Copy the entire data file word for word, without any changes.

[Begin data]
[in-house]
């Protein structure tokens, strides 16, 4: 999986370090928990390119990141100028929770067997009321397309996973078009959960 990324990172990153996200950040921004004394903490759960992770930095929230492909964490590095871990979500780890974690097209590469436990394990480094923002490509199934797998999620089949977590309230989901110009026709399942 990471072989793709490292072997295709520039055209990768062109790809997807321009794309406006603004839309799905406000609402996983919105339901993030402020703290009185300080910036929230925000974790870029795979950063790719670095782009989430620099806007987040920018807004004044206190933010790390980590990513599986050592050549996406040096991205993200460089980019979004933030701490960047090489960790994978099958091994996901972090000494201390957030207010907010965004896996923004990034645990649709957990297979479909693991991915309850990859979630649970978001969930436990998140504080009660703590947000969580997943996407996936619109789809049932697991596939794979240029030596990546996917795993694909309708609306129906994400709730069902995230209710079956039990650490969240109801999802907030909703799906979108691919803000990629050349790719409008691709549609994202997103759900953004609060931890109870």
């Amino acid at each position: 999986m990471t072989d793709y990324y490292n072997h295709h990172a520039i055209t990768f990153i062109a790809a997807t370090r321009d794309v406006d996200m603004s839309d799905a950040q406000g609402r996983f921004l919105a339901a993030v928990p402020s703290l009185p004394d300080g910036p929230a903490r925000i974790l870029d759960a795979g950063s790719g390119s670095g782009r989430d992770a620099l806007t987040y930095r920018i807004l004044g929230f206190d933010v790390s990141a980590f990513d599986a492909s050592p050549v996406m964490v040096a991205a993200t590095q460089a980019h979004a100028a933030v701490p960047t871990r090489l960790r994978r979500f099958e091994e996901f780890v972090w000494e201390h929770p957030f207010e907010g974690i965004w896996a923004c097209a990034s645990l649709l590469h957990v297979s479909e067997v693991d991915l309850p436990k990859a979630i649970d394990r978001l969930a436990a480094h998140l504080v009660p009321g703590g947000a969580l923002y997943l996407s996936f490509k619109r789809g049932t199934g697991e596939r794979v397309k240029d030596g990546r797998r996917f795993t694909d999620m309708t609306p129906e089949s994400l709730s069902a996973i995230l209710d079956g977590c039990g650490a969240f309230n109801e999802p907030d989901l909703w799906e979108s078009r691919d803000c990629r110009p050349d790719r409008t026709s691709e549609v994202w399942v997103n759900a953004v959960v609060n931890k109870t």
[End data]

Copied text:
[in-house]
């Protein structure tokens, strides 16, 4: 999986370090928990390119990141100028929770067997009321397309996973078009959960 990324990172990153996200950040921004004394903490759960992770930095929230492909964490590095871990979500780890974690097209590469436990394990480094923002490509199934797998999620089949977590309230989901110009026709399942 990471072989793709490292072997295709520039055209990768062109790809997807321009794309406006603004839309799905406000609402996983919105339901993030402020703290009185300080910036929230925000974790870029795979950063790719670095782009989430620099806007987040920018807004004044206190933010790390980590990513599986050592050549996406040096991205993200460089980019979004933030701490960047090489960790994978099958091994996901972090000494201390957030207010907010965004896996923004990034645990649709957990297979479909693991991915309850990859979630649970978001969930436990998140504080009660703590947000969580997943996407996936619109789809049932697991596939794979240029030596990546996917795993694909309708609306129906994400709730069902995230209710079956039990650490969240109801999802907030909703799906979108691919803000990629050349790719409008691709549609994202997103759900953004609060931890109870």
């Amino acid at each position: 999986m990471t072989d793709y990324y490292n072997h295709h990172a520039i055209t990768f990153i062109a790809a997807t370090r321009d794309v406006d996200m603004s839309d799905a950040q406000g609402r996983f921004l919105a339901a993030v928990p402020s703290l009185p004394d300080g910036p929230a903490r925000i974790l870029d759960a795979g950063s790719g390119s670095g782009r989430d992770a620099l806007t987040y930095r920018i807004l004044g929230f206190d933010v790390s990141a980590f990513d599986a492909s050592p050549v996406m964490v040096a991205a993200t590095q460089a980019h979004a100028a933030v701490p960047t871990r090489l960790r994978r979500f099958e091994e996901f780890v972090w000494e201390h929770p957030f207010e907010g974690i965004w896996a923004c097209a990034s645990l649709l590469h957990v297979s479909e067997v693991d991915l309850p436990k990859a979630i649970d394990r978001l969930a436990a480094h998140l504080v009660p009321g703590g947000a969580l923002y997943l996407s996936f490509k619109r789809g049932t199934g697991e596939r794979v397309k240029d030596g990546r797998r996917f795993t694909d999620m309708t609306p129906e089949s994400l709730s069902a996973i995230l209710d079956g977590c039990g650490a969240f309230n109801e999802p907030d989901l909703w799906e979108s078009r691919d803000c990629r110009p050349d790719r409008t026709s691709e549609v994202w399942v997103n759900a953004v959960v609060n931890k109870t």